Philippine Military Defends Security Lockdown in Marawi

Mark Navales, Jeoffrey Maitem and Richel V. Umel
Marawi, Philippines
170616-Marawi-620.jpg Troops advance into an area controlled by Islamic State-linked militants in the southern Philippine city of Marawi, June 16, 2017.
Mark Navales/BenarNews

The Philippine government on Friday defended its security clampdown in the southern city of Marawi, where military forces have been battling Islamic State-inspired militants who still control a small portion of the city’s lakeshore area.

Aid convoys going into the ravaged city have also been advised instead to coordinate with local government officials overseeing humanitarian assistance, military spokesman Brig. Gen. Restituto Padilla said.

Padilla said the situation remained volatile, amid sketchy reports that about 300 militants have been spotted in the outskirts of nearby Lanao del Norte province. Military officials said that the militants may be trying to enter other urban areas.

“We are not denying that there may be (militants) who have slipped with evacuees who fled Marawi going to other places,” Padilla said. “So these individuals may have gone through.”

The Philippine military has been trying for 25 days to unshackle Marawi from the tight grip of about 200 local extremists, who are backed by fighters from Malaysia, Indonesia, Singapore and other countries.

The vicious fighting that included aerial bombings by the Philippine military has alarmed governments across Southeast Asia, with officials expressing fears that the ultra-radical IS might set up a stronghold in Mindanao, potentially threatening the region.

As of Friday, the fighting has killed 225 gunmen, 59 government troops and more than 20 civilians, according to government figures.

Padilla said tighter security measures were necessary to prevent unintended harm to civilians, citing Thursday’s incident involving an Australian journalist who was hit in the neck by a wayward bullet. The journalist was evacuated but his injury was not life threatening.

Padilla also said security forces were placed under heightened alert in the nearby cities of Iligan and Cagayan de Oro “to check and to watch closely any possible movements of suspicious persons, so that communities remain safe.”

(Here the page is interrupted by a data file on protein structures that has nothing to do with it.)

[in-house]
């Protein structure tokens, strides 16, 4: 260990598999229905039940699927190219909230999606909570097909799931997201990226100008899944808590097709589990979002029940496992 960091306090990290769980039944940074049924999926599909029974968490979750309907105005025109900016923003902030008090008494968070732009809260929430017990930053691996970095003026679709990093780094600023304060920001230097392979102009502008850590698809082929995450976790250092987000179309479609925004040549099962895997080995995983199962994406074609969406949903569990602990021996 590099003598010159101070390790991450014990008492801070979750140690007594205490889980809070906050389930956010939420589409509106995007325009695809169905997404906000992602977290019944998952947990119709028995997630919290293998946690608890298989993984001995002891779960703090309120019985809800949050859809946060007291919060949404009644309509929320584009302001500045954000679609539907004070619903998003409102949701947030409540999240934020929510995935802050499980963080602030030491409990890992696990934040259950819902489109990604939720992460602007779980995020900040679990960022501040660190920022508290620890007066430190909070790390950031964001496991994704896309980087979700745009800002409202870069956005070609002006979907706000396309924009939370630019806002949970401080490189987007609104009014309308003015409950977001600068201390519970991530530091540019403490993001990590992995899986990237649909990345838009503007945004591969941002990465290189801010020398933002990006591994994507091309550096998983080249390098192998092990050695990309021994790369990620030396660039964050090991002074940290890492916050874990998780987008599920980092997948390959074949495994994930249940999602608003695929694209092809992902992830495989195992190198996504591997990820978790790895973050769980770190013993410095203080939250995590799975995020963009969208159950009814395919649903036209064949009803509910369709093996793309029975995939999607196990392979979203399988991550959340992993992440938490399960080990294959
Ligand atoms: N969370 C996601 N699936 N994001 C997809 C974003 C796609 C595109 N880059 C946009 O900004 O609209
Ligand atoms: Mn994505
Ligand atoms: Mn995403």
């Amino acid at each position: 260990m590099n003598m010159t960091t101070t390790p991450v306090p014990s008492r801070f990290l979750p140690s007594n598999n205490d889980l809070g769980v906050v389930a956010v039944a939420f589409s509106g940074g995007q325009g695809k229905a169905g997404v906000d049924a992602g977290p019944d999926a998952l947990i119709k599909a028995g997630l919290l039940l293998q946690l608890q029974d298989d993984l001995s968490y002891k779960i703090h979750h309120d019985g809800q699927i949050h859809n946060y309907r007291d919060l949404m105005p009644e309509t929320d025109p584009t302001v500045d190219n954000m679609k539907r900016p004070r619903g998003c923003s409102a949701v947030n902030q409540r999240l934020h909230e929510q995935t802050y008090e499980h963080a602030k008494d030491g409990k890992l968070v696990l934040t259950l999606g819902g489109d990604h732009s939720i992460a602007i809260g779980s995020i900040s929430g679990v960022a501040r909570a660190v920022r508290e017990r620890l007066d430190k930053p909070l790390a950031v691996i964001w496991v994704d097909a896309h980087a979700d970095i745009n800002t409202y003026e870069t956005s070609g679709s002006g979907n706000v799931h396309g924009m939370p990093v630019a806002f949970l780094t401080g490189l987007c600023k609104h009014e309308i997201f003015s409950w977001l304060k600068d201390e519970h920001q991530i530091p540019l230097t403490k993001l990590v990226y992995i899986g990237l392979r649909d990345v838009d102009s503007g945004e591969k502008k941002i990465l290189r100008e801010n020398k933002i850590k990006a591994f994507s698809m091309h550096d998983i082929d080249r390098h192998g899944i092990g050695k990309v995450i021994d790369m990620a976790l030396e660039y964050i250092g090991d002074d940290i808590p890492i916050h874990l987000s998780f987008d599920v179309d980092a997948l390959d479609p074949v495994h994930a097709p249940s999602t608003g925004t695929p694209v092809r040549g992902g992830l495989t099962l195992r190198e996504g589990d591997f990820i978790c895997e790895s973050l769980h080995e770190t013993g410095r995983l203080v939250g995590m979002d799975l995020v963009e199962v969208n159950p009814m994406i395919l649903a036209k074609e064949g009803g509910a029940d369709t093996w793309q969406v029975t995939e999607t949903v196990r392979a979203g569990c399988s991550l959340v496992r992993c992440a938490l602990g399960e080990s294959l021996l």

Clashes flared up on May 23 when troops and police moved to arrest Abu Sayyaf leader Isnilon Hapilon, the acknowledged head of the Islamic State in the predominantly Catholic Philippines. But they were met by a big force of gunmen composed of militants from the Maute group, backed by an undetermined number of foreign fighters.

What followed was an explosion of violence that saw the gunmen reduce the previously unknown but scenic city into rubble. The militants were also reported to have gone on a house–to-house hunting spree to kill Christians in Marawi, a Muslim trading hub.

President Rodrigo Duterte has placed the entire southern region of Mindanao under military rule.

Duterte’s government has also been forced to ask for intelligence help from the U.S. military, an embarrassing turn of events after the president has repeatedly lambasted Washington to curry favor from rival China and Russia.

Hundreds of civilians are believed still trapped inside the areas controlled by the militants.

Amid reports that rebel reinforcement could try to breach nearby areas, civilian armed groups have sought permission from the authorities to allow them to help.

"We are ready because all civilian groups, particularly the gun holders associations, were tapped to prevent militants from launching attacks in the city," said Jose Pantoja, a spokesman for nearby Lanao del Norte province.


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